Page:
By Wayne Leonard, Vice President, Account Director – Gaming & Esports

In the first part of this series, we explored The Gaming Universe, the idea that gaming is not games (it’s entertainment), and summarized with this: 

Gaming is about connection, it’s a form of entertainment, and gaming brands harness the passion of their fans so well that there is a lot that other industries can learn when it comes to engaging fans and customers. 

With an awareness of how big the market is, and having seen some examples of the passion and amazing digital connections the fans are making, below are 5 Key Learnings to take away. They are by no means exclusive to gaming, but very effective in capturing the passion of gamers to garner that ultimate brand loyalty. 

  • Be Immersive

Games are immersive entertainment. And there’s no reason your brand activations shouldn’t be as well. In the absence of gaming convention E3 this year, publisher Devolver Digital recently created a game: Devolverland Expo. Described as a “marketing simulator” fans in the game could explore an abandoned Los Angeles Convention Center, watch and retrieve all the trailers, gameplay demo videos, and other secrets lost in the expo’s cancellation. Such “world building” hints towards a shared metaverse, and we’re seeing groups attempt this more and more.

You can take that approach further with literal gamification by creating avatars for your attendees and rewarding them with ‘skins’ (personas), badges or points for participation that they can redeem for merit or swag. 


And being immersive isn’t just about remote digital experiences. You can and should be immersive in the branded experiences you create in real life. We’ve certainly (re)created worlds and creatures from games in life sized proportions to the surprise and delight of fans. 

Outside of gaming, Salesforce does a great job creating experiences that immerse their audience into new worlds. Brands like Lexus and Acura gamify their activations to allow people to immerse and connect with others. Interfaces like skateboards and neural controllers bridge the gaming and IRL worlds pretty effectively and create some fantastic opportunities for people to connect to the brand and to each other.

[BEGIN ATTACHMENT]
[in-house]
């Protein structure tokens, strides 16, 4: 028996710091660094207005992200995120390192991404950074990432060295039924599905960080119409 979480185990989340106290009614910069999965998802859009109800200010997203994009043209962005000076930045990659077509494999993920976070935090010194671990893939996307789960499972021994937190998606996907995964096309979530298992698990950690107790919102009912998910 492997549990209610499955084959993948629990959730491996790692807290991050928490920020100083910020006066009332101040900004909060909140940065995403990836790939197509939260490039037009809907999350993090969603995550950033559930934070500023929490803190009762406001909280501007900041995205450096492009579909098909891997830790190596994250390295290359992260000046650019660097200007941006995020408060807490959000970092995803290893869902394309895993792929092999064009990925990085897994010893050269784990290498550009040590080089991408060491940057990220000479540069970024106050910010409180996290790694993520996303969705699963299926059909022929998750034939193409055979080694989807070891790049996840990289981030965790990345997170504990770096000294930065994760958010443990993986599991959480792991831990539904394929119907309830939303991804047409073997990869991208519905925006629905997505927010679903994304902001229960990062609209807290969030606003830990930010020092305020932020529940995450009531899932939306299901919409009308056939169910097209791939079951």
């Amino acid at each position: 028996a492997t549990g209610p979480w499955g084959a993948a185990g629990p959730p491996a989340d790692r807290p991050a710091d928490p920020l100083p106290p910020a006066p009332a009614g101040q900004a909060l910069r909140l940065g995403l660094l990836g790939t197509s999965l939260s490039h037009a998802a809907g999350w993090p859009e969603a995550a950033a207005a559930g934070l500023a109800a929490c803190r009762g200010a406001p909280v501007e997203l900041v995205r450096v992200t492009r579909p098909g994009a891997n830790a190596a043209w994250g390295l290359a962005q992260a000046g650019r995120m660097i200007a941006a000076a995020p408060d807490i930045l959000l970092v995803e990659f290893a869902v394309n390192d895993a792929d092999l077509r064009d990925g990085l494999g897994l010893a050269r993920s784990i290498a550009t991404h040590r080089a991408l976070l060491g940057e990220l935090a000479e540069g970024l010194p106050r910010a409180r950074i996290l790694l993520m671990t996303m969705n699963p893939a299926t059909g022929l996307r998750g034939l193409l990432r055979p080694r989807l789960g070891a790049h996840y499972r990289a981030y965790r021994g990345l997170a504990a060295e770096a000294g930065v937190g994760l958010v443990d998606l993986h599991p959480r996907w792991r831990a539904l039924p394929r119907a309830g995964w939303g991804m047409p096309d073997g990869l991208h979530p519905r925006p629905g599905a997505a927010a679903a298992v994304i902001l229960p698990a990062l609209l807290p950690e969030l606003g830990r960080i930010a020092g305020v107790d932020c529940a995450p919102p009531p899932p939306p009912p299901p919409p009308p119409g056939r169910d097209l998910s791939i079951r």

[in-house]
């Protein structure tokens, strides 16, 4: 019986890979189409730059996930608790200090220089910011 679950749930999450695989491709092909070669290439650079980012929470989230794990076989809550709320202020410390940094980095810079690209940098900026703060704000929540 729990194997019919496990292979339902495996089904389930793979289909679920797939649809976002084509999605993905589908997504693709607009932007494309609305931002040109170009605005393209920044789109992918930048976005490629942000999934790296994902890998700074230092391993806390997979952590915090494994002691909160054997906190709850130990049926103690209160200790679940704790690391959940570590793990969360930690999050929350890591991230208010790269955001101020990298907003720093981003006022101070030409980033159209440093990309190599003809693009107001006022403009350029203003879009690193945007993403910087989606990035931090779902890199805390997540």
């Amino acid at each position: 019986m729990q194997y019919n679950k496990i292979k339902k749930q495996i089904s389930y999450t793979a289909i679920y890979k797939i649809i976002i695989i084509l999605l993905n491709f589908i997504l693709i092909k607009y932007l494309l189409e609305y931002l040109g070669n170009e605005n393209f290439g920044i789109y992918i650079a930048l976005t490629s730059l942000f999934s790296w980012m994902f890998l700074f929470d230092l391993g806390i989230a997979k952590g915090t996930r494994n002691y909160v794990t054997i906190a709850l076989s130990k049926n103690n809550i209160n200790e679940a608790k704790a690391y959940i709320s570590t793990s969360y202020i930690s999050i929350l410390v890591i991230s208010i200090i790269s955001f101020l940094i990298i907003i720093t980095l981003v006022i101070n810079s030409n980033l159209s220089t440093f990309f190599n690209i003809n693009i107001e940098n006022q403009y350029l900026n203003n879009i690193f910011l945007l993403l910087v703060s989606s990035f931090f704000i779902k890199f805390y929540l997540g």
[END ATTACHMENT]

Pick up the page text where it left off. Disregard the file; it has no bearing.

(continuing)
• Be Spectator-Worthy

In this time of quarantine, everything is entertainment. Our second learning is to make what you present spectator-worthy. Now more than ever, the virtual experience matters. Your audience has many elements competing for their time. Production value matters, and you need to present a compelling case for them to stick around. Make even the simplest things entertaining, interesting and share worthy.

When we do physical events, we always try to give the audience something they can’t do or get at home. Now we need to flip that and give them an experience that you can’t get in person. 

  • Be Engaging

For a virtual event, one way communication won’t cut it. Encouraging engagement – not just between brand and attendee but also between attendees – is key to audience retention. Chats are fine but another way to capture sentiment is with custom emotes like those found on Twitch – it encourages participation even if you don’t have a comment or question. 

Games and gaming activations often have Easter Eggs (secret “goodies” found by word of mouth or accident in video games, movies, etc.) hidden for the die-hard fans to discover and gain rewards. Sprinkle a few of these throughout to reward engaged attendees for paying attention. 

In a digital ecosystem, social elements can also be added with happy hours and other fun engagements, but if you go a step further and think about engagement as layers of access that you can provide, it opens up more channels for your audience. Think about the traditional meet & greet. In a virtual platform fans can still get some 1:1 time with their favorite game designer, or esports team. But other audiences can also be brought close up & personal – you can imagine holding meet & greet sessions with key business leaders for the ultimate Q&A experience. The access is unprecedented.

Engage beyond your core audience by opening up the ecosystem. Esports organization FaZe clan recently did a charity tournament for COVID-19 relief in partnership with Verizon. This is a great way to engage with the community, bring like-minded fans together and provide them a way to give back. (And generating great PR along the way doesn’t hurt.)